Playing around with the new vehicles and their add-ons has been a lot of fun. It's quite a challenge to get everything to gel together and work a rhythm into your game play. Once you figure it out, you'll find yourself bouncing between trucks to fuel other trucks and repair even others. It's particularly great to use the new type A vehicles for exploration. The Chevy Blazer and the Ford F150 are there, as well as an O.G. H1 Humvee to tool around and unlock watch points with. By comparison they're much more effective than the type A's in the base game and are therefore actually useful. The Blazer and the F150 do handle like a cow on roller skates at speed though so be careful of that.

The Skidder and the Western Star are the two vehicles that I've found most useful. They're extremely capable and decent on fuel, which is really important because even the largest mover you can use, The K9000 Forwarder, only has 340 liters on board, and it can use something like 36 liters per minute. So you can only run full tilt for a short time before you're dead on the side of the road and needing a fueler for rescue. By comparison, the Skidder using two wheel drive, uses about 8 liters per minute and around 16 in all wheel. The Western Star is similar.

That's not to say that the highway trucks are useless at all. The Ford 9000 is quick, powerful, efficient and has lots of loadout options. The Chevy Bison can't carry as many trailer types but can easily handle the heavy loads of the long logs. While the Freightliner is more powerful than both and can even handle some short trips in the mud if you're careful. Though I wouldn't recommend taking any of them in the dirt if you can avoid it. Using everything in conjunction, the Skidder can bring lumber to the highway vehicles and the Western Star can crane the loads on board for them to make deliveries. Or you can try and take risks like river crossings to avoid all the switching.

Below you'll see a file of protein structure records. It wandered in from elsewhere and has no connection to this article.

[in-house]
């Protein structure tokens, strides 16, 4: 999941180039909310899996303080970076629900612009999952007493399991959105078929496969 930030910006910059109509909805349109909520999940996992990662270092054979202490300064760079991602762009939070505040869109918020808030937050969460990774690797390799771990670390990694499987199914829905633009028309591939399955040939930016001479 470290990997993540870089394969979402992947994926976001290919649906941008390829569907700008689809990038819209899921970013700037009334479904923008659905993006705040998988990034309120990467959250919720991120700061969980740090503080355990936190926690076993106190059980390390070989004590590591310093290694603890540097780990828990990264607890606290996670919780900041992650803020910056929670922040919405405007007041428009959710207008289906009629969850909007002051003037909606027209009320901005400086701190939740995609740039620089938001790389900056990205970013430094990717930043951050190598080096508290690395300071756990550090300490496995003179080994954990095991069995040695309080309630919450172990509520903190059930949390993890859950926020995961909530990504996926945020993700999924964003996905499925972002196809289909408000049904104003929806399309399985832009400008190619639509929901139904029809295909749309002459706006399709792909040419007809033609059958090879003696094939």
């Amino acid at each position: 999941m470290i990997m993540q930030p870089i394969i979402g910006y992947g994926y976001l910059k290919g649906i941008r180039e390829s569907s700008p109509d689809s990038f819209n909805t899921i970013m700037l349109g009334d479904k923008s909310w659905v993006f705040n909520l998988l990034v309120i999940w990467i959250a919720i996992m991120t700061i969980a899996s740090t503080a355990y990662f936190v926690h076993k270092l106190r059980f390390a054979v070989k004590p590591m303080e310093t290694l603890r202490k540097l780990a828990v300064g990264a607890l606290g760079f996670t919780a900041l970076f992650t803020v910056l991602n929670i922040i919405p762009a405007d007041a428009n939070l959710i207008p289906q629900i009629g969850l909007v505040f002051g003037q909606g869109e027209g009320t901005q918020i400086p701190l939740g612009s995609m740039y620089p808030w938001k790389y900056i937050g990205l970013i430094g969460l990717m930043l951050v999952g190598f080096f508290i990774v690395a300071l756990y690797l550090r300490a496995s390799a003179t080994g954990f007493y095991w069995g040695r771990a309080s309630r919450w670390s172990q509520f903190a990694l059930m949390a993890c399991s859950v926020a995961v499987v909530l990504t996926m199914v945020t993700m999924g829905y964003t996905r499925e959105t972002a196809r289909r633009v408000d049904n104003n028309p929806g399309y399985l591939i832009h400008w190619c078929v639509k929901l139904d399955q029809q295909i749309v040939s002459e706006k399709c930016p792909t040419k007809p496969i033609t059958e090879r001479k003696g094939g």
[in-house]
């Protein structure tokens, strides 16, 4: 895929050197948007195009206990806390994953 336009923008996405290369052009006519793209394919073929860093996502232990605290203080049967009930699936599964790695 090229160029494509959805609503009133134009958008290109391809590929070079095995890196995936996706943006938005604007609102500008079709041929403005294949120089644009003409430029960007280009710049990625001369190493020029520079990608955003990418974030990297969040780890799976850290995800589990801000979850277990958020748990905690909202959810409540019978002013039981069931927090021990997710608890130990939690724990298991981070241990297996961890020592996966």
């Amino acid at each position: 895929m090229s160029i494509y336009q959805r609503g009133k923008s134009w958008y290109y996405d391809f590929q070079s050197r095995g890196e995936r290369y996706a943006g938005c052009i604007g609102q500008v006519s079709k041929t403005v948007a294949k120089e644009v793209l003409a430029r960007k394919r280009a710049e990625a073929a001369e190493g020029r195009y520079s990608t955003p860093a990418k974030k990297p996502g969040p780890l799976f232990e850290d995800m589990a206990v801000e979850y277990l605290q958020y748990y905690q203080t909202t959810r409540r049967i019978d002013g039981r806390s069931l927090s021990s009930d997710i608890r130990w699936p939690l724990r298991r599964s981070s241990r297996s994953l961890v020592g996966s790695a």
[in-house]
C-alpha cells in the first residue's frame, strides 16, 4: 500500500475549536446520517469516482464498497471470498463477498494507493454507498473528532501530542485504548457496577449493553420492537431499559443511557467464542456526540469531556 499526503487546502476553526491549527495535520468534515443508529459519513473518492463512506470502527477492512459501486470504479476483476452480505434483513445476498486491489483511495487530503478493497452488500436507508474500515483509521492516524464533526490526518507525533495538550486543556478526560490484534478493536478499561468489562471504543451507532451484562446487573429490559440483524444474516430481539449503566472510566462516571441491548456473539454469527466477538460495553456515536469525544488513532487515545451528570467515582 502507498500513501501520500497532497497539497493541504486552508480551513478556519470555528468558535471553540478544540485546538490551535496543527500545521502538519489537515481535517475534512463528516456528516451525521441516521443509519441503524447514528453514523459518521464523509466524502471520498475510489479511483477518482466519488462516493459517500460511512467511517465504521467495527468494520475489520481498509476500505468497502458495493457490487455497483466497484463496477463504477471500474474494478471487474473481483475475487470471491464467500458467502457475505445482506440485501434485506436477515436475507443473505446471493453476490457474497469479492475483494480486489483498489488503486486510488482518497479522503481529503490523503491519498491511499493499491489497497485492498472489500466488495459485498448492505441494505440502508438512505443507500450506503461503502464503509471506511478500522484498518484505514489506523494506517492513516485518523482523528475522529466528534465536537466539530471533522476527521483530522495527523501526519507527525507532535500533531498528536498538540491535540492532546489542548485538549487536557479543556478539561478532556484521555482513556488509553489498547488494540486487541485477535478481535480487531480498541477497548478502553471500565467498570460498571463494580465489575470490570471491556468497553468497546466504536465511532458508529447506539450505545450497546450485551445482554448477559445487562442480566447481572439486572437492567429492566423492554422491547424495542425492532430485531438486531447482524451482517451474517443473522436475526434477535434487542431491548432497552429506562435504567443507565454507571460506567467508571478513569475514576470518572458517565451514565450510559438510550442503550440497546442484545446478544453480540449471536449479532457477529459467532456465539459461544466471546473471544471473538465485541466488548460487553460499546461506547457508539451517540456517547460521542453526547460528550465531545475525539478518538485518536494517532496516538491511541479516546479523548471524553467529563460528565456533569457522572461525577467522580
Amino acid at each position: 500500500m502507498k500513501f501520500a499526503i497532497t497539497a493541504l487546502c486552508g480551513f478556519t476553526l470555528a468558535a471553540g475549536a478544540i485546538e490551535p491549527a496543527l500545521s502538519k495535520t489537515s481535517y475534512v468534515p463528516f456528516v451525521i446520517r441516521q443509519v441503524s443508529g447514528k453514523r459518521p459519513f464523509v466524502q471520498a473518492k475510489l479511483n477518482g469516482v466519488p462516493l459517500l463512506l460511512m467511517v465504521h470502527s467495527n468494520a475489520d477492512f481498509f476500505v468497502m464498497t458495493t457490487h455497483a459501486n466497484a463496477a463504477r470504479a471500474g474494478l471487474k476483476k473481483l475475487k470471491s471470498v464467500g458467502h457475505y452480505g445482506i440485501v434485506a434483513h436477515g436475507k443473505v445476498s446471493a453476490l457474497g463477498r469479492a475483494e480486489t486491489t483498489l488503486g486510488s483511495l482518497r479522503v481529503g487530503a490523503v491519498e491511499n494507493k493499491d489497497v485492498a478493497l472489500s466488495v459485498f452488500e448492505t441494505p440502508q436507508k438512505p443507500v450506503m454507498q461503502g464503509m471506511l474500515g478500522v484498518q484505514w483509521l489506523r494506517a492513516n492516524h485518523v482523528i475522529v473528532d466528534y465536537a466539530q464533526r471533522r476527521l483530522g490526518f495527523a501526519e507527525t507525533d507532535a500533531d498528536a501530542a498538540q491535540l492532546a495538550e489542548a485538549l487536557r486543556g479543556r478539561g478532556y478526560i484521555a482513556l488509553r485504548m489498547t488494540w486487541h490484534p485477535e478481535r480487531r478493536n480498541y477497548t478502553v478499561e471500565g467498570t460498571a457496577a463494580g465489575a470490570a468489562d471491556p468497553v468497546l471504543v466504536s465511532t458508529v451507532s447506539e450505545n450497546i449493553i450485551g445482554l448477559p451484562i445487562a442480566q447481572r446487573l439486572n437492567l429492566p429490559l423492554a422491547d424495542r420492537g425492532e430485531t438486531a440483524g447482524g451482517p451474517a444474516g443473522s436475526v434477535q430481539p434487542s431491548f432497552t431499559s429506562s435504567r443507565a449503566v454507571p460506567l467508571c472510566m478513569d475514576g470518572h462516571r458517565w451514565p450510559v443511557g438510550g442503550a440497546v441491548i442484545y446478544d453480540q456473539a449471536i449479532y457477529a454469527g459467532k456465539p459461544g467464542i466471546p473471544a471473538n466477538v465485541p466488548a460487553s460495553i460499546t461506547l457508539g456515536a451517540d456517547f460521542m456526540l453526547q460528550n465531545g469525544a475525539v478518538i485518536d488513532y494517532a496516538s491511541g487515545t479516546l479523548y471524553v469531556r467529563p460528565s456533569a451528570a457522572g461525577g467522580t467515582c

MudRunner is only getting better as it goes along. Two free DLC additions with vehicles have been introduced since initial release- and they're good. It doesn't feel like some cobbled together content to satisfy players.

Multiplayer is still a little janky, the net code isn't very good and there are some weird rules that take place when you partner with someone else. Not being able to use each other's vehicles or even see the one's you have parked, for instance. But now with console mods available the audience is even bigger.

I'd recommend checking out MudRunner in general because you'll get lots of content for a really reasonable price and it'll run great on anything even slightly modern. The American Wilds expansion just adds even more to what's become my favorite driving sim since Gran Tourismo 3 on PS2.

System Requirements for Spintires: MudRunner and the American Wilds expansion are as shown below

    • OS: Windows Vista/7/8/10
    • Processor: IntelĀ® Pentium Dual Core 2.0GHz or equivalent
    • Memory: 2 GB RAM
    • Graphics: NVIDIA GeForce 9600 GT or equivalent
    • Storage: 1 GB available space
    • Additional Notes: INTERNET CONNECTION REQUIRED FOR GAME ACTIVATION AND ONLINE GAME. Gamepad Microsoft Xbox Controller for Windows. Confirmed Steering Wheel support for Logitech G25/G27 - Other models have not been tested. This game is a 32-bit application.
    • OS: Windows Vista/7/8/10
    • Processor: IntelĀ® Core 2 Duo 2.5GHz or equivalent
    • Memory: 4 GB RAM
    • Graphics: NVIDIA GeForce GTX 470 or equivalent
    • Storage: 1 GB available space
    • Additional Notes: INTERNET CONNECTION REQUIRED FOR GAME ACTIVATION AND ONLINE GAME. Gamepad Microsoft Xbox Controller for Windows. Confirmed Steering Wheel support for Logitech G25/G27 - Other models have not been tested. This game is a 32-bit application.